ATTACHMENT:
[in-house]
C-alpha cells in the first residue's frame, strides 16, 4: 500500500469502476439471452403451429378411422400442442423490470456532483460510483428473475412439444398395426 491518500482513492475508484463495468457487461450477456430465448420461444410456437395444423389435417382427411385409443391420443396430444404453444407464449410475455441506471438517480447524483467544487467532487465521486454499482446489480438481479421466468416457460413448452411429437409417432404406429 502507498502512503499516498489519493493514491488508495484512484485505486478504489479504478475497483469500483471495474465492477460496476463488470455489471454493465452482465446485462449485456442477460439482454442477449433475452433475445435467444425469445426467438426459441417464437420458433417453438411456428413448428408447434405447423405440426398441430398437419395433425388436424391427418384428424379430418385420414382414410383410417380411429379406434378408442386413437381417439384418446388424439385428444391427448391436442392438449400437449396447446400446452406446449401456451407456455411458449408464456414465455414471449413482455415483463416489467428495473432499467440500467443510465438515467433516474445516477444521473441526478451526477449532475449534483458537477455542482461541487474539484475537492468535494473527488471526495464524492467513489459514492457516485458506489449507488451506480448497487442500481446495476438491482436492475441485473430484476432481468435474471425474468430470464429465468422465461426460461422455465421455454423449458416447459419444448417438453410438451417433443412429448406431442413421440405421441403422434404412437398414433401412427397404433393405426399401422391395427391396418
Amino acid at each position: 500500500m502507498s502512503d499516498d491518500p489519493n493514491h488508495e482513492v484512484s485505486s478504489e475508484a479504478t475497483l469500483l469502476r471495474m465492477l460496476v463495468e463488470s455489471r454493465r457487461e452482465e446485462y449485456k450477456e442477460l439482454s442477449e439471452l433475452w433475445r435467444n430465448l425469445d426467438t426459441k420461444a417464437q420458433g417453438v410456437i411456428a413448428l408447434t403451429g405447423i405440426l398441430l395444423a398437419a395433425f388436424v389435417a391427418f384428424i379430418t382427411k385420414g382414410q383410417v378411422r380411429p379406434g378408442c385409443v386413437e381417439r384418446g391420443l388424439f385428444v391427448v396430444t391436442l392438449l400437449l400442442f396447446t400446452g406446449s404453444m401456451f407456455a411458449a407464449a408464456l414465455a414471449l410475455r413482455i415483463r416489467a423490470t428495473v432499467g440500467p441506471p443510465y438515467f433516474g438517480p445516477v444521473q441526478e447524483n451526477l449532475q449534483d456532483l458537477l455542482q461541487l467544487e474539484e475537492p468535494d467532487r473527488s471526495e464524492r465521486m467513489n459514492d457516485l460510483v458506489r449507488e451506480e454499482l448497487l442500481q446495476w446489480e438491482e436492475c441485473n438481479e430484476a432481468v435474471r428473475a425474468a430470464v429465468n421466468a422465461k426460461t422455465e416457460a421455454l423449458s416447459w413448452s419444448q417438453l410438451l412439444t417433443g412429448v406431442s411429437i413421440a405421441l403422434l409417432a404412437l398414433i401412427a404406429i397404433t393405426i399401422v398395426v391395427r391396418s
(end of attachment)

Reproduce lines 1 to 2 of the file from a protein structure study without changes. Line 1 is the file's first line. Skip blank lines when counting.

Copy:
[in-house]
C-alpha cells in the first residue's frame, strides 16, 4: 500500500469502476439471452403451429378411422400442442423490470456532483460510483428473475412439444398395426 491518500482513492475508484463495468457487461450477456430465448420461444410456437395444423389435417382427411385409443391420443396430444404453444407464449410475455441506471438517480447524483467544487467532487465521486454499482446489480438481479421466468416457460413448452411429437409417432404406429 502507498502512503499516498489519493493514491488508495484512484485505486478504489479504478475497483469500483471495474465492477460496476463488470455489471454493465452482465446485462449485456442477460439482454442477449433475452433475445435467444425469445426467438426459441417464437420458433417453438411456428413448428408447434405447423405440426398441430398437419395433425388436424391427418384428424379430418385420414382414410383410417380411429379406434378408442386413437381417439384418446388424439385428444391427448391436442392438449400437449396447446400446452406446449401456451407456455411458449408464456414465455414471449413482455415483463416489467428495473432499467440500467443510465438515467433516474445516477444521473441526478451526477449532475449534483458537477455542482461541487474539484475537492468535494473527488471526495464524492467513489459514492457516485458506489449507488451506480448497487442500481446495476438491482436492475441485473430484476432481468435474471425474468430470464429465468422465461426460461422455465421455454423449458416447459419444448417438453410438451417433443412429448406431442413421440405421441403422434404412437398414433401412427397404433393405426399401422391395427391396418